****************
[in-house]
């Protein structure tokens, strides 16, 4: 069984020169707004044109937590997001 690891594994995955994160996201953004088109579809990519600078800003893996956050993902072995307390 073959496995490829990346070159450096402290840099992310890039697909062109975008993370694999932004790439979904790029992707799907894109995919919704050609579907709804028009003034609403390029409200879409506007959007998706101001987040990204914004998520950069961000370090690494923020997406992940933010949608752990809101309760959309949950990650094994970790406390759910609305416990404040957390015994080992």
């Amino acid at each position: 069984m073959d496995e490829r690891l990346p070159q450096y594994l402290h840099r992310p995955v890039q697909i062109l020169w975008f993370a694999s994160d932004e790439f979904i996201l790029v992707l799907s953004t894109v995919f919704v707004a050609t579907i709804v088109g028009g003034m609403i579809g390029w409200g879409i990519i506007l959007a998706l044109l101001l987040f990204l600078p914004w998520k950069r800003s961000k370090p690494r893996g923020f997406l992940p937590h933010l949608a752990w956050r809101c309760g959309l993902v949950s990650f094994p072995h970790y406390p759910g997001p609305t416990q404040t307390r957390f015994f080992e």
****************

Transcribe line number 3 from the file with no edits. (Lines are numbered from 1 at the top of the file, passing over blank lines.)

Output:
């Amino acid at each position: 069984m073959d496995e490829r690891l990346p070159q450096y594994l402290h840099r992310p995955v890039q697909i062109l020169w975008f993370a694999s994160d932004e790439f979904i996201l790029v992707l799907s953004t894109v995919f919704v707004a050609t579907i709804v088109g028009g003034m609403i579809g390029w409200g879409i990519i506007l959007a998706l044109l101001l987040f990204l600078p914004w998520k950069r800003s961000k370090p690494r893996g923020f997406l992940p937590h933010l949608a752990w956050r809101c309760g959309l993902v949950s990650f094994p072995h970790y406390p759910g997001p609305t416990q404040t307390r957390f015994f080992e």